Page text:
Yes, he does, until he gets it together and begins to really believe that Summer can be hurt and that he keeps hurting her and maybe he should start supporting her instead.

Seriously, any writer could learn a lot from Laura Florand about giving a protagonist a difficult, complicated background that echoes forward to produce real human problems and touching vulnerability. Thus we have:

In Sun-Kissed:

Her isolation itched at him. Mack wanted to reach out and break it, like one of those damn sugar sculptures over on the bridal table, break the translucent pieces of that isolation, say, Hey, did you notice all the world here you’re missing?

In Turning up the Heat:

“You’ve got to admit, it’s a beautiful irony, chérie. I gave myself up for you. You gave yourself up for me. And we’re here scrabbling to find enough of each other we can hold onto.”

In The Chocolate Temptation:

Why was he so bad at this? Surely no other man had to sue a woman just so he could make her put up with him long enough that he had a chance to figure out how to talk to her.

And I haven’t even mentioned some of my favorite Florand titles! Sticking to the Corey family simplified this post, but here I am, and I haven’t had a chance to mention the fairy tales that infuse at least half of Florand’s stories, or describe her beautiful use of metaphor, or discuss the wonderful relationships between her secondary characters that deepen every book, or refer to the lovely hints of magical realism in The Chocolate Kiss, or, or, or…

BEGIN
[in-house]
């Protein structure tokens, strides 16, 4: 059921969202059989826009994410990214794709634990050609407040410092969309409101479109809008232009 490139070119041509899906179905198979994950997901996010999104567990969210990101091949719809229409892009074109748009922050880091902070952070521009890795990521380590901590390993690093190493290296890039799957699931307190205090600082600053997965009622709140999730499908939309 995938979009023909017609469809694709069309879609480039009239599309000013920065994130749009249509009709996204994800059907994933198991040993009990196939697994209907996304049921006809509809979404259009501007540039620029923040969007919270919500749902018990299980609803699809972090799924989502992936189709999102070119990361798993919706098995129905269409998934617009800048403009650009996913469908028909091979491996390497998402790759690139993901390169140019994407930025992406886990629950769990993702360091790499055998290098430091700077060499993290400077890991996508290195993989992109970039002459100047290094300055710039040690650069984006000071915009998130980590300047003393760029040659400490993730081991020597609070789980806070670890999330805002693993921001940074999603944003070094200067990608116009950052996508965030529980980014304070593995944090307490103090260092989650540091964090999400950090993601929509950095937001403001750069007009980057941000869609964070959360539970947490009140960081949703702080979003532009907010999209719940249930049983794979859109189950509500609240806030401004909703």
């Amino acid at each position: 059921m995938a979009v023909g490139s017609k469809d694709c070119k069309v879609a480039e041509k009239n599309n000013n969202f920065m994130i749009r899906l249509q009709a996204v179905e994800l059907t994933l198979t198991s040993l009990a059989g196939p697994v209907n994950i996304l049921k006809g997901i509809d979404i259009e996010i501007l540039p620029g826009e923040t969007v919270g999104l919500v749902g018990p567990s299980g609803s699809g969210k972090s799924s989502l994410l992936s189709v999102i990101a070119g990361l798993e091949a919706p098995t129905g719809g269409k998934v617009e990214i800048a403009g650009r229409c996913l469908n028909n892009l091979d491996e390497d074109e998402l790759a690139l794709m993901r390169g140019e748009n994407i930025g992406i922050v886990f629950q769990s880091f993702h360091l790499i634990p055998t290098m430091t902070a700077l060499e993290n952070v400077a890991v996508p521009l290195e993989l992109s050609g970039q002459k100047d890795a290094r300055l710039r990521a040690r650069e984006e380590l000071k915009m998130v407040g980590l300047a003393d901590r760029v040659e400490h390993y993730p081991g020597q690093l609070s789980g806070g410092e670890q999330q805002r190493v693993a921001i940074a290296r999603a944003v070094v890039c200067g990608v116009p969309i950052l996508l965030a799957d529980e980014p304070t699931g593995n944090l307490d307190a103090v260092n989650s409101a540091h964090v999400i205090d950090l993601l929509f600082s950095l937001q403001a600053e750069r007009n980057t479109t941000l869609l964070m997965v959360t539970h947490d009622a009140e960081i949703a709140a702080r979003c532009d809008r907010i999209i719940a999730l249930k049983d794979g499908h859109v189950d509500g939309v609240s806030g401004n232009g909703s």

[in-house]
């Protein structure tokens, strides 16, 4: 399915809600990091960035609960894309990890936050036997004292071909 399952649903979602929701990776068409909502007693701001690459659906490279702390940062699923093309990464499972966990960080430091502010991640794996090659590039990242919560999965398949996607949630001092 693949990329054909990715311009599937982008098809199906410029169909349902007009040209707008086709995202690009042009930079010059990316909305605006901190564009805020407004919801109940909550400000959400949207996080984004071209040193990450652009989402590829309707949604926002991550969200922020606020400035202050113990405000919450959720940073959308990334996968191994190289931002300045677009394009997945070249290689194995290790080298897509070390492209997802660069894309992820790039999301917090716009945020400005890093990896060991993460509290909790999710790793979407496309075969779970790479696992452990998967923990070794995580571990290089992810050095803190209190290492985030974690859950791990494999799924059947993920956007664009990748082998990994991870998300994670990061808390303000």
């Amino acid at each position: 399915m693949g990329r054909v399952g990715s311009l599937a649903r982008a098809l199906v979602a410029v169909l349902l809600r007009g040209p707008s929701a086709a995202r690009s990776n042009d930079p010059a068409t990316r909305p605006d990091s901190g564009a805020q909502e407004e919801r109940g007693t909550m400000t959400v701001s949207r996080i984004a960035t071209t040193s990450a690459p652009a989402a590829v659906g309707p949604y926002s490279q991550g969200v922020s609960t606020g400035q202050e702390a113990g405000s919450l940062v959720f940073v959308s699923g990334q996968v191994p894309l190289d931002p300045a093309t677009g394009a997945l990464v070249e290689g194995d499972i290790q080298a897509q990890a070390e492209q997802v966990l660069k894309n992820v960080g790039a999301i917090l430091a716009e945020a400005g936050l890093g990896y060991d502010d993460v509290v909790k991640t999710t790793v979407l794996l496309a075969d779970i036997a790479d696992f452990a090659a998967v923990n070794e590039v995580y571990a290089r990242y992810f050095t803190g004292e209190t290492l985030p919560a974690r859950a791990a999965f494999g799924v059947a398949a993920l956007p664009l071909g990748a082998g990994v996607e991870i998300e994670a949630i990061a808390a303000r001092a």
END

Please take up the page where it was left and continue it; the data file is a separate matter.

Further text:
One of my favorite finds over the past couple of years, Laura Florand is now an auto-buy author for me, even though I’m not a big romance reader in general. I’m definitely right there for whatever she writes next.

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Merci, Rachel! I think Laura does a very good job in fleshing out her characters – I like that she shows us the flaws of these characters. That they’re still vulnerable and insecure even if they’ve accomplished so much in their lives.

Amour et Florand

Black Dog by Rachel Neumeier

I enjoyed reading Rachel Neumeier’s House of Shadows so I jumped at the chance to read Black Dog when I was offered a review copy. I was intrigued when I first found out the premise of the book. Also, I wanted to see how Rachel’s writing will translate from epic fantasy to urban fantasy.

Here’s the summary from Goodreads:

Black DogNatividad is Pure, one of the rare girls born able to wield magic. Pure magic can protect humans against the supernatural evils they only half-acknowledge – the blood kin or the black dogs. In rare cases – like for Natividad’s father and older brother – Pure magic can help black dogs find the strength to control their dark powers.